Geography Militant" was Joseph Conrad's 1923 nostalgic idealisation of Europe's quest to eradicate the "exciting spaces of white paper" on maps. Though it was prosecuted by dedicated and courageous men of science, scholars have long recognised that explorers were the point-men of imperialism and not selfless seekers of geographical knowledge.
Exploration was - and remains - a key component of the West's imperial project. The issue for Felix Driver in this all-too-brief study is how the practices of exploration were articulated in imperial culture at home, or, rather, imperial cultures. In examining the production and consumption of narratives of African exploration in late 19th-century Britain, Driver corrects those post-colonialists who tend to construe "colonial discourse" as being in essence homogenous.
It is impossible to do justice to all the ground that Driver covers as he comes to grips with Britain's "cultures of exploration". From his initial, wonderfully succinct statement of the constructivist understanding of geography - as comprising a collection of disparate practices, carried out in specific spaces (the field, the library, the lecture hall and so on), through which geographical knowledges are authored and negotiated - to his final reflections on the persistence of exploration's cultural significance into the 1990s, Driver examines the cultural divisions within and contested responsibilities of the Royal Geographical Society; the divide between field observation and studious reflection; the politics surrounding the identity claimed for David Livingstone (missionary, geographical scientist or imperial pioneer?); the self-reinvention of the literary flâneur Winwood Reade, first as an explorer and then as a self-professed martyr to science; the debates that swirled around Henry Stanley's violent, sensationalist and ungentlemanly explorations/expeditions into central Africa; the ambiguous legal status of African children exhibited at the Stanley and African Exhibition of 1890 (if not slaves, how were they still property?); and the exploration of "Darkest England" by social reformers. Through all these episodes, the meaning of African exploration was debated by a varied cast of devout Christians and free-thinking atheists, socialists and conservatives, anti-slavery humanists and outright racists, high-minded moralists and imperial pragmatists, and sober scientists and sensationalist populists. This wide-ranging inquiry is built from plenty of original materials, manuscript and printed, and supported with an extensive secondary literature.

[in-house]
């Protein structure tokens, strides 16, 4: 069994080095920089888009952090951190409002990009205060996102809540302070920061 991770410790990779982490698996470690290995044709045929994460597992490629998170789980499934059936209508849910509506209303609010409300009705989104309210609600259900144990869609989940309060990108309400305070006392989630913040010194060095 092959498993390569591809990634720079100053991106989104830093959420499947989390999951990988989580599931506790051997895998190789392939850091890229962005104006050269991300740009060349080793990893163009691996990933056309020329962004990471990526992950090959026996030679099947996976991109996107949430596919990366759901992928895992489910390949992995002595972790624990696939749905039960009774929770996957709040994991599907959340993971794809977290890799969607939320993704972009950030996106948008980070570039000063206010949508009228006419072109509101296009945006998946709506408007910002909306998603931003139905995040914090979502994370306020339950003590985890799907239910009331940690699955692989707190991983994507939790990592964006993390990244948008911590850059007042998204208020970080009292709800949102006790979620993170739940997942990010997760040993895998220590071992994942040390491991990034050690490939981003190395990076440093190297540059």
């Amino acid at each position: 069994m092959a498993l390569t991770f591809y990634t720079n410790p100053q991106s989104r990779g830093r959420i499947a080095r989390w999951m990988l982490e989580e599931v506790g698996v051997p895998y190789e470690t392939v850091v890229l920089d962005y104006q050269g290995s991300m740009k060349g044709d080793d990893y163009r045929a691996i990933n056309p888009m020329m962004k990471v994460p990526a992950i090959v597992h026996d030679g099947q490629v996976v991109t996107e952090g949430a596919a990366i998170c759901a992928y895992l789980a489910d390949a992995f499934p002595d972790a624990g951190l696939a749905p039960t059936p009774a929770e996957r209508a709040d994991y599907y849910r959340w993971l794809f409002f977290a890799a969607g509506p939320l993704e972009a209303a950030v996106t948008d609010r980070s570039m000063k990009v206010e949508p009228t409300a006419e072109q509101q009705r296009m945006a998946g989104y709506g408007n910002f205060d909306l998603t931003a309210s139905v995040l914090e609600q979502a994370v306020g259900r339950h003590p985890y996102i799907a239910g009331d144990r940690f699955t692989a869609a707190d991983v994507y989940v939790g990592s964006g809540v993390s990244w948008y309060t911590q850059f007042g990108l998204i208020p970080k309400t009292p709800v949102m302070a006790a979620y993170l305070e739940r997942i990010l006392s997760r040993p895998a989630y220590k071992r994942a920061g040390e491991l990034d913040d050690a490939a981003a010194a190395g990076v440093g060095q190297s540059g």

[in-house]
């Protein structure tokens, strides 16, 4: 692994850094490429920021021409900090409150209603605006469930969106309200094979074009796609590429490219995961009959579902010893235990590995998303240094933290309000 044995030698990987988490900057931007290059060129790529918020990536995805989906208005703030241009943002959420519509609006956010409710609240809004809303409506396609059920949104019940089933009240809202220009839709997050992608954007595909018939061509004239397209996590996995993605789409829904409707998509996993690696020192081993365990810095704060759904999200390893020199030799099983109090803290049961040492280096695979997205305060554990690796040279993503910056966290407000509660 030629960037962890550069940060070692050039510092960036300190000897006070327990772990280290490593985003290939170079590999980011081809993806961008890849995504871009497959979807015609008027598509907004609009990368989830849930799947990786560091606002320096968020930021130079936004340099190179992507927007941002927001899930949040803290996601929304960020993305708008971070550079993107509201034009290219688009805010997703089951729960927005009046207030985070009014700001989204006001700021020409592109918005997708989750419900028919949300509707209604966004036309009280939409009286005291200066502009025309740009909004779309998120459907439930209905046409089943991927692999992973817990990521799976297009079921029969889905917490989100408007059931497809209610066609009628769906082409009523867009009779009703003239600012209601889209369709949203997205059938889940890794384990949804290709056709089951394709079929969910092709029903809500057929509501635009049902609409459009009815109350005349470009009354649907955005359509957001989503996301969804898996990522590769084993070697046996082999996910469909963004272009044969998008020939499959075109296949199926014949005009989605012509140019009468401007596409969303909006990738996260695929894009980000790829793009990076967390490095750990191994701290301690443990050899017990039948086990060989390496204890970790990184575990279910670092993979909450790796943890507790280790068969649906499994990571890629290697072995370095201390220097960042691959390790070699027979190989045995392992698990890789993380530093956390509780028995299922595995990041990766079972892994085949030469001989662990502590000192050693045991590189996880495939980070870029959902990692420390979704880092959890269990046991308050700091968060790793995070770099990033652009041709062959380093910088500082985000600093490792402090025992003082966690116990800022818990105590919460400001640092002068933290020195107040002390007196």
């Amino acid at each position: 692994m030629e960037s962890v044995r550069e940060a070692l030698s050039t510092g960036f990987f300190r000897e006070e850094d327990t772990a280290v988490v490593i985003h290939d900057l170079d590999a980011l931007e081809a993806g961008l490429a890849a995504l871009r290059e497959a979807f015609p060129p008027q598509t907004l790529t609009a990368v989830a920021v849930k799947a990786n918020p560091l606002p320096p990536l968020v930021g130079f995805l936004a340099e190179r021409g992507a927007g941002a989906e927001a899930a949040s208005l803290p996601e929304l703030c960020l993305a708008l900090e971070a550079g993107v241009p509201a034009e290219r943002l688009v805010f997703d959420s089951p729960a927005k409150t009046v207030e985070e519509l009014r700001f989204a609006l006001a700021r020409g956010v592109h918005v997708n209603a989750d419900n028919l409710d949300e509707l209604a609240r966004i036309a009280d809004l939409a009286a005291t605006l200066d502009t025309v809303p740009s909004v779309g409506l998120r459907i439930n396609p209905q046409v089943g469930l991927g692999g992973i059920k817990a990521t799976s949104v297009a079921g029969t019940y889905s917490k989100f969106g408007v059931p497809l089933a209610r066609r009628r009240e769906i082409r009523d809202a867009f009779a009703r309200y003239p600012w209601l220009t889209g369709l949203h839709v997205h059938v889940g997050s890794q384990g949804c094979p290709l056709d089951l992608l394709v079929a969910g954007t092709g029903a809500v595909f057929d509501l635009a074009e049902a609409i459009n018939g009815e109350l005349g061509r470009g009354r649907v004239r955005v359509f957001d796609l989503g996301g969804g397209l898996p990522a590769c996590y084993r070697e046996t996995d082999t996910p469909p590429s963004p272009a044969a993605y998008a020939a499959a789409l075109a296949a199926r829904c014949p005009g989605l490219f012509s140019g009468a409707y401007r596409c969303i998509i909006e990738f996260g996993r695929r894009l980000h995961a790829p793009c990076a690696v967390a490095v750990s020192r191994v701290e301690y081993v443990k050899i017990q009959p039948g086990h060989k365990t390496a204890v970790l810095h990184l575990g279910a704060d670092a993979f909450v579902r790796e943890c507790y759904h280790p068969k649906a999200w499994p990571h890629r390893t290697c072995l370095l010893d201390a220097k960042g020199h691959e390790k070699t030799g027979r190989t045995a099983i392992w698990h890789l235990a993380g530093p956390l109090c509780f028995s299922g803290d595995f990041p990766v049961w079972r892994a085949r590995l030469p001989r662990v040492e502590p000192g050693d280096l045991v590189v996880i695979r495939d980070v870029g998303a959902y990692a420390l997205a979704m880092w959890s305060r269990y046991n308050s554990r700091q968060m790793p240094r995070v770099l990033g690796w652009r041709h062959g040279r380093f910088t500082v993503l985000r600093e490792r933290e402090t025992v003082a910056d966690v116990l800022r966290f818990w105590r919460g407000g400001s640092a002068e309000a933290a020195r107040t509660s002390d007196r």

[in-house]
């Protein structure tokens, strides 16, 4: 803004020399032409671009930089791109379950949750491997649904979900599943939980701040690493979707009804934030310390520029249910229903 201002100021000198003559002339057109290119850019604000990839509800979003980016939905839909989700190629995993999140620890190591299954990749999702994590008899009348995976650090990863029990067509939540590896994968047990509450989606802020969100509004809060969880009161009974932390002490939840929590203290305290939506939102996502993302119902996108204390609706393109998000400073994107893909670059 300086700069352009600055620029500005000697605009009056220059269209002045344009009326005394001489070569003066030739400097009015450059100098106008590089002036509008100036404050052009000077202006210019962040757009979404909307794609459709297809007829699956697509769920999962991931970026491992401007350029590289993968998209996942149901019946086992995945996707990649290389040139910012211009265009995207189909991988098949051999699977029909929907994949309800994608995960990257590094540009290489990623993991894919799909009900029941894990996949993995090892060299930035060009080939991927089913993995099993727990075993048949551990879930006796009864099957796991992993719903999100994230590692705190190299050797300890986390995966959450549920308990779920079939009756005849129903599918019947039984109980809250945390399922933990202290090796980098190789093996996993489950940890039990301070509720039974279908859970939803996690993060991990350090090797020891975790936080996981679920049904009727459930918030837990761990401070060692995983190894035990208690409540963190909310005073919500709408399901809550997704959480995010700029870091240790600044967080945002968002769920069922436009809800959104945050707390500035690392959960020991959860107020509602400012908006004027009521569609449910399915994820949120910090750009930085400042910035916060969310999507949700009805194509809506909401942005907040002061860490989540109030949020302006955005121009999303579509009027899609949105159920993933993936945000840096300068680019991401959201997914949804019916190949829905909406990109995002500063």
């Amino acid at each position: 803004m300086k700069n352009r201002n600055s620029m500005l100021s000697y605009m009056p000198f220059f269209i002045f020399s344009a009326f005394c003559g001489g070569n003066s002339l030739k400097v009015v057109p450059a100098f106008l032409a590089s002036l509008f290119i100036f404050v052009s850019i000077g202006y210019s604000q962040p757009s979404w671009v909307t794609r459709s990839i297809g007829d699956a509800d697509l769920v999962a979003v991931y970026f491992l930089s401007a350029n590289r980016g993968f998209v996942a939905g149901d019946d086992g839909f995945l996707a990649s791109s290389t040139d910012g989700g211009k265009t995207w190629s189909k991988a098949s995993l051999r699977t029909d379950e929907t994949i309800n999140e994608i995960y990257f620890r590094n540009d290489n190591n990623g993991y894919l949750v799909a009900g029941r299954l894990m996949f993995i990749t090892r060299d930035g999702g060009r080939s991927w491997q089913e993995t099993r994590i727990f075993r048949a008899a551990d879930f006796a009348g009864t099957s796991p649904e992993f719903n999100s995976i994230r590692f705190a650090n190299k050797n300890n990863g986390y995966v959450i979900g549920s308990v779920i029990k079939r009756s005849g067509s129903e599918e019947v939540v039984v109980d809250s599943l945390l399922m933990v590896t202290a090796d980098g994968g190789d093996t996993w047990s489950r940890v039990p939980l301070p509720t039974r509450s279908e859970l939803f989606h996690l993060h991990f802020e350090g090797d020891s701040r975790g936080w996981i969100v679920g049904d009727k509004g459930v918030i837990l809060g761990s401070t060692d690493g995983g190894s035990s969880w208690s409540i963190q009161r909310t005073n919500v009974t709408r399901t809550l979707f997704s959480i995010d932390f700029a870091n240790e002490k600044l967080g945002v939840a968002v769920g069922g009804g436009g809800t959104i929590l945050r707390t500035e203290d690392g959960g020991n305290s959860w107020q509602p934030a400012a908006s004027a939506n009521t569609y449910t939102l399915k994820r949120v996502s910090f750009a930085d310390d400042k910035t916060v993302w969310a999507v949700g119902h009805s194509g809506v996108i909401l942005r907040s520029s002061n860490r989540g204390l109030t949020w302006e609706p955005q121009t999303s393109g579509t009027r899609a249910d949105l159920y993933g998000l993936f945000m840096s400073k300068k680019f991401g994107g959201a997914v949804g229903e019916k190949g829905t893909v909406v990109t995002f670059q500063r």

The result is a persuasive study of the centrality of exploration and empire to the formation of British identities in the 19th century. But it is also a very frustrating study. The topic is so large that Driver seems barely to scratch its surface. Without full explication, the many revealing quotations and images tantalise the reader. Every chapter cries out to be a book in its own right. Moreover, Driver's reliance on the printed and archival traces left by middle and upper-class men means he cannot say much about the significance of exploration in working-class or female cultures. But these omissions are understandable when we realise that this book is simply the first cut at a huge pie. Historians of geography and empire must adopt the lessons of this book.
Matthew H. Edney is associate professor of geography-anthropology, University of Southern Maine, United States.
Geography Militant: Cultures of Exploration and Empire
Author - Felix Driver
ISBN - 0 631 20111 4 and 20112 2
Publisher - Blackwell
Price - £55.00 and £16.99
Pages - 258